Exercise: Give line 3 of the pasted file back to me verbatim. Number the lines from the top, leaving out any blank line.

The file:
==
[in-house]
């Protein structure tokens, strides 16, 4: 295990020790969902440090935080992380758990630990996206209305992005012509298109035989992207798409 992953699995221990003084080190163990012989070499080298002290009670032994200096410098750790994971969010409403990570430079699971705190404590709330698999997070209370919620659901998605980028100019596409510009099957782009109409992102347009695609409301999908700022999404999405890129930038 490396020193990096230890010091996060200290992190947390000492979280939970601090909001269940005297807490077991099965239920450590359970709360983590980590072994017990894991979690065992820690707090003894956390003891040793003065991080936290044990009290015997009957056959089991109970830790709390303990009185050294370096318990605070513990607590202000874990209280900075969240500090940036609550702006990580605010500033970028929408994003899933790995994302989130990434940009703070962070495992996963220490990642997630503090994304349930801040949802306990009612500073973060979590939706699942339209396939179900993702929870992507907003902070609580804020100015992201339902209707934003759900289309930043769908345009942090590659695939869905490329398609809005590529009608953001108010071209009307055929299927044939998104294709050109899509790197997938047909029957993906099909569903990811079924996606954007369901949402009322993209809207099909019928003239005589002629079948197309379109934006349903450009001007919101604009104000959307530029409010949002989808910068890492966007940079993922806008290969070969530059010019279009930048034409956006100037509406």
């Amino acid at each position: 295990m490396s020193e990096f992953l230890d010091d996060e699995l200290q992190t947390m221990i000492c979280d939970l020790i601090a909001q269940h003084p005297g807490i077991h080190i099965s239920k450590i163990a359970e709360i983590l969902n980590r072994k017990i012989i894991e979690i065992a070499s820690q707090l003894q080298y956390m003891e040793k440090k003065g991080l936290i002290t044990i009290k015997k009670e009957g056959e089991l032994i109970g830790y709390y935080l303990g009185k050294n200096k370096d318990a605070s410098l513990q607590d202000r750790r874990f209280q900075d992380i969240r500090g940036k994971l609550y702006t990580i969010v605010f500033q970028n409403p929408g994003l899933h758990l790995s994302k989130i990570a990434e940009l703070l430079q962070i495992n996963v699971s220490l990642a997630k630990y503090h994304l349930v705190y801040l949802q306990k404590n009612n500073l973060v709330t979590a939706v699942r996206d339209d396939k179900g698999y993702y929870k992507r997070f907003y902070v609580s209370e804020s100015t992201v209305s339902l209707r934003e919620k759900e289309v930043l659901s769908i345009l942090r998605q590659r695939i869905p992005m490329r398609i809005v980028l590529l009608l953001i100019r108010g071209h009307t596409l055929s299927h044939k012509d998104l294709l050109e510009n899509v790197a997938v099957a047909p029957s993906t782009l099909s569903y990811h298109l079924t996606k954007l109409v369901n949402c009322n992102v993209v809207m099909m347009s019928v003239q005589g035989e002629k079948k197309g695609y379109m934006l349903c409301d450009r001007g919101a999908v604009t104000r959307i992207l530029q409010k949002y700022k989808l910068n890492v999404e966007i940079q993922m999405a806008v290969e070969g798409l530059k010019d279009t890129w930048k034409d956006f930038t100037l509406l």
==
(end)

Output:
């Amino acid at each position: 295990m490396s020193e990096f992953l230890d010091d996060e699995l200290q992190t947390m221990i000492c979280d939970l020790i601090a909001q269940h003084p005297g807490i077991h080190i099965s239920k450590i163990a359970e709360i983590l969902n980590r072994k017990i012989i894991e979690i065992a070499s820690q707090l003894q080298y956390m003891e040793k440090k003065g991080l936290i002290t044990i009290k015997k009670e009957g056959e089991l032994i109970g830790y709390y935080l303990g009185k050294n200096k370096d318990a605070s410098l513990q607590d202000r750790r874990f209280q900075d992380i969240r500090g940036k994971l609550y702006t990580i969010v605010f500033q970028n409403p929408g994003l899933h758990l790995s994302k989130i990570a990434e940009l703070l430079q962070i495992n996963v699971s220490l990642a997630k630990y503090h994304l349930v705190y801040l949802q306990k404590n009612n500073l973060v709330t979590a939706v699942r996206d339209d396939k179900g698999y993702y929870k992507r997070f907003y902070v609580s209370e804020s100015t992201v209305s339902l209707r934003e919620k759900e289309v930043l659901s769908i345009l942090r998605q590659r695939i869905p992005m490329r398609i809005v980028l590529l009608l953001i100019r108010g071209h009307t596409l055929s299927h044939k012509d998104l294709l050109e510009n899509v790197a997938v099957a047909p029957s993906t782009l099909s569903y990811h298109l079924t996606k954007l109409v369901n949402c009322n992102v993209v809207m099909m347009s019928v003239q005589g035989e002629k079948k197309g695609y379109m934006l349903c409301d450009r001007g919101a999908v604009t104000r959307i992207l530029q409010k949002y700022k989808l910068n890492v999404e966007i940079q993922m999405a806008v290969e070969g798409l530059k010019d279009t890129w930048k034409d956006f930038t100037l509406l």